Texas Coal Rush Update

Planned coal power plants loom large, get political

Electricity is among our most basic needs, so it's no coincidence that the debate over how that need ought to be met in our fast-growing state is reaching a fever pitch just weeks before the November elections. A handful of utilities, led by Dallas-based TXU, have come up with a solution to what they say is a fast-approaching energy shortage: 18 new coal-burning power plants. Critics note these are not the oft-touted clean coal technology devices they're depicted to be; they fear the smog and ozone pollution the plants will add will negate ongoing multi-million-dollar air quality clean-up efforts in the state's big cities (including Austin), and many believe the rush to build the plants is an effort by utilities to get the comparatively cheaper pulverized coal plants up and running ahead of anticipated legislation to limit CO2 emissions – which will double statewide with the new plants. Texas is already the nation's foremost emitter of toxic mercury and globe-warming CO2, coal's two most notorious byproducts. The state environmental agency, the Texas Commission on Environmental Quality, has already permitted two of the plants and seems poised to rubber-stamp the remainder. Greens argue for the aggressive development of Texas' renewable energy potential, for adequately funded programs supporting energy efficiency, and for Integrated Gasification Combined Cycle or the real-deal clean coal plants – capable of cutting pollution by 90% and possibly even capturing CO2.

Green leaning nonprofits including Public Citizen's Texas office, SEED Coalition, and the local branch of Environmental Defense are leading the down-with-dirty-coal movement, launching Web sites, organizing demonstrations, and filing lawsuits alongside downwind residents. Railing against TXU's permit application for its Waco-area Oak Grove coal plant (the object of ongoing legal battles), Public Citizen's Tom "Smitty" Smith characterizes the environmental community's disdain for the plants, saying, "TXU's application fails to analyze the impact of plant emissions on downwind cities, does not consider the cumulative impact of other proposed coal-fired plants, does not provide information regarding health costs, and does not analyze other technologies which could reduce pollutants by 60% to 90%." SEED Coalition Executive Director Karen Hadden, highlighting Gov. Rick Perry's cozy campaign finance relationship with TXU and other utilities, and his executive order fast tracking the coal plant permits, noted that all of Perry's challengers in some way oppose the plants. Hadden and Smith made sure to point out a recent Dallas Morning News report that implicated TXU in Enron-style illegal market manipulation involving shutting off power-generating capacity to diminish supply and boost prices, adding that TXU was sued for a similar incident in 2002.

The coal bashing doesn't stop with lefty groups, however: 18 bipartisan mayors, including those in Houston, Dallas, and even Arlington publicly reject the plants. The Capital Area Council of Governments, representing Travis and its nine neighboring counties, has been emphatically opposing the plants as well. CAPCOG Air Quality Analyst Thomas Pavlovic said, "the new plants may have an impact significant enough to jeopardize all the benefits of the Early Action Compact," an initiative launched in 2005 that includes the vehicle inspection and maintenance programs designed to help head off costly federal Clean Air Act violations. Speaking at a CAPCOG event, Austin Mayor Will Wynn said the plants have been criticized in hopes of protecting air quality progress achieved through the Early Action Compact and in concerted pursuit of better technology, not simply to keep the plants from being built.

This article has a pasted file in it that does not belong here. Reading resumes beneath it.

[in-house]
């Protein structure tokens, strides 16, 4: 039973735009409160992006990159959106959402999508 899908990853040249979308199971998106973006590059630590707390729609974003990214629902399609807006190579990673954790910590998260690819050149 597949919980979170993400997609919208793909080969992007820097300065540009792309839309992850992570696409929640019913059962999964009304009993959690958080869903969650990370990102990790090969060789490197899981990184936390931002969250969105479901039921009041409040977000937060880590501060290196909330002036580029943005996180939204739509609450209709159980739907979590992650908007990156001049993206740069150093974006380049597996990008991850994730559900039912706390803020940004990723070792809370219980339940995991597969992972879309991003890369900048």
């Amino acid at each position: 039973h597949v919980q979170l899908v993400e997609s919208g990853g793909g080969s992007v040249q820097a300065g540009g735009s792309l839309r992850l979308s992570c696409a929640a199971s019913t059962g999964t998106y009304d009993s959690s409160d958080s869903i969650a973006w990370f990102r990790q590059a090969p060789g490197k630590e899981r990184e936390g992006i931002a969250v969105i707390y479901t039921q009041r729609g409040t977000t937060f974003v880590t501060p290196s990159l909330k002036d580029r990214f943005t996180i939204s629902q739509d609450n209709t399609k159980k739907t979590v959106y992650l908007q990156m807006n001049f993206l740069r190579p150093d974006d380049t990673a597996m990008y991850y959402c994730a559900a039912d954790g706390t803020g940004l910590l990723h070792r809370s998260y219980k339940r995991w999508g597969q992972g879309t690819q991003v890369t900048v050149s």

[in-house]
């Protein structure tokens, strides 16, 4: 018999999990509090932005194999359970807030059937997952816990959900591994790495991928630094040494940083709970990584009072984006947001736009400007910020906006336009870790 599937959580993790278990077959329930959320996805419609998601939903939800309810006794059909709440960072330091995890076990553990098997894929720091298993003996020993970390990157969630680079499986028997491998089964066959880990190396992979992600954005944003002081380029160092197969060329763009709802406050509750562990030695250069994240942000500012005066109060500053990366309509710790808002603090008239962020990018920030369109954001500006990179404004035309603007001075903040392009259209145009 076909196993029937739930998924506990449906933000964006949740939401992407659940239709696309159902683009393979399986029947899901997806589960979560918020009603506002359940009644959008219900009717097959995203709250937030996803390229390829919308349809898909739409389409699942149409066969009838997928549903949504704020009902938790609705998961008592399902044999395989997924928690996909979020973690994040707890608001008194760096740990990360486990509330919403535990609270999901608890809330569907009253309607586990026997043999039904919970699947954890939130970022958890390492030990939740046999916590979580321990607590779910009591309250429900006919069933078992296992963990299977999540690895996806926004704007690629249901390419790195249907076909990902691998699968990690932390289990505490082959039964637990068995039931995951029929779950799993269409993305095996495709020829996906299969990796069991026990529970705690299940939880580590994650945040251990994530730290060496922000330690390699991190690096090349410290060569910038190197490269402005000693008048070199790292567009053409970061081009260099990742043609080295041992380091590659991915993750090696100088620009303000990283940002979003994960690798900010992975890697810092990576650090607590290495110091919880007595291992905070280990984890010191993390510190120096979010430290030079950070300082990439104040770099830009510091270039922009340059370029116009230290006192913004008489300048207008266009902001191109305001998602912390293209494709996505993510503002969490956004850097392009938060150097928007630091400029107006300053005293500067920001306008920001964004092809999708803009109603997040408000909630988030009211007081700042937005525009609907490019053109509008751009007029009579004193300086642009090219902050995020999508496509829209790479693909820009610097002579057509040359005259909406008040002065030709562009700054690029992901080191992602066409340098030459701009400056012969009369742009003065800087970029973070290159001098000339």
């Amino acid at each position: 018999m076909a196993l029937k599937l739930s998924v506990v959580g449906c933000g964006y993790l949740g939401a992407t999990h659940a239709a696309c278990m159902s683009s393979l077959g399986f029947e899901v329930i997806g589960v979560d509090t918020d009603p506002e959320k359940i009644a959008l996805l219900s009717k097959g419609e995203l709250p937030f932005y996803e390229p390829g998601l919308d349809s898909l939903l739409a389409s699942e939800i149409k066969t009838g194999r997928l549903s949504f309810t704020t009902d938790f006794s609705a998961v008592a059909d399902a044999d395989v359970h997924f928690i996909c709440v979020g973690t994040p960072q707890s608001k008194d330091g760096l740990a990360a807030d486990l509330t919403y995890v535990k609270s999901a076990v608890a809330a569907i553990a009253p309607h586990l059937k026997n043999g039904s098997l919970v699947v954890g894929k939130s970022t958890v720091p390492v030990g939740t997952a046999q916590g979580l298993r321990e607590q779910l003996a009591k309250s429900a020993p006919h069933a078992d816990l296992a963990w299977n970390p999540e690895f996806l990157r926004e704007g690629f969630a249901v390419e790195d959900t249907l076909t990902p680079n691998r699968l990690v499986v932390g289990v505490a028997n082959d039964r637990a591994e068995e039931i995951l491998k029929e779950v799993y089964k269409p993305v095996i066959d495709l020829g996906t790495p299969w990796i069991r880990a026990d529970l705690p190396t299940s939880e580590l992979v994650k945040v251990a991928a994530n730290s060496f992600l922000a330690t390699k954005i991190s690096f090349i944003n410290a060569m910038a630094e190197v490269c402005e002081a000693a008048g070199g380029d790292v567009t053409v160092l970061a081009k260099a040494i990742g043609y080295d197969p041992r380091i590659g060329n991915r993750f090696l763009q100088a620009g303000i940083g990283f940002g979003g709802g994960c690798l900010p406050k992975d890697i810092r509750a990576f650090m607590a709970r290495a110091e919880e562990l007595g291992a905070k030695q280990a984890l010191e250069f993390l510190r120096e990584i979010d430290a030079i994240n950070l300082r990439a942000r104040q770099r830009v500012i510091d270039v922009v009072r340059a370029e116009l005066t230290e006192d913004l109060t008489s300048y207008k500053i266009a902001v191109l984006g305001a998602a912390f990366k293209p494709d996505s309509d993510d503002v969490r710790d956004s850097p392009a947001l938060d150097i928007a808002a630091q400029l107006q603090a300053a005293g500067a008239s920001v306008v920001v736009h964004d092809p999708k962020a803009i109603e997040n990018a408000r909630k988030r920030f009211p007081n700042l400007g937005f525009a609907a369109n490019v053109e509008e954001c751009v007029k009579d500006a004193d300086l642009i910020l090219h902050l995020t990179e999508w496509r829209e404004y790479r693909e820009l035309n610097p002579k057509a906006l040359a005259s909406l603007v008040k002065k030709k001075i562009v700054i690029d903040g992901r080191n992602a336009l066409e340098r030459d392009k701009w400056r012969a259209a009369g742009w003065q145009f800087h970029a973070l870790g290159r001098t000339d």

With 11 of the 18 planned plants, TXU has become the corporate face of the coal rush. Kimberly Morgan, TXU's spokeswoman, said, "We are planning to move forward with permits as proposed." Touting an array of green-sounding achievements, from tree-planting to carpooling, Morgan focused on the utility's pledge to offset the emissions of its new plants by 100% and reduce pollution by 20% at existing plants, all while bringing online 9,000 megawatts in new power. She pointed to predictions that energy reserve margins will be inadequate by 2009, saying "I'm a little surprised at the opposition we're receiving. … TXU is the only one out there with a viable plan to meet the state's power needs."

Responding to the accusations of manufacturing scarcity through market manipulation, she said, "TXU does not condone that type of behavior." About climate change, Morgan said there's "still debate going on in the scientific community," and "it would be difficult to base a multi-billion-dollar investment on rules that may or may not be in existence." (Indeed, The Wall Street Journal reported that TXU hopes to boost annual profits by a billion dollars with its $11 billion new investment, which alone would add an additional 78 million tons of CO2 to the air. "[S]tudying this further, prolonging it, and filing lawsuits won't solve [the] problem, lawsuits won't clean the air," said Morgan, of the overall opposition to the plants.

For more on TXU's energy initiatives, see www.reliabletexaspower.com, and for more on opposition to the plants, see www.stoptxu.org and www.stopthecoalplant.org.

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TXU, coal-burning power plants, Texas Commission on Environmental Quality, Rick Perry, Public Citizen, SEED Coalition, Environmental Defense, Capital Area Council of Governments

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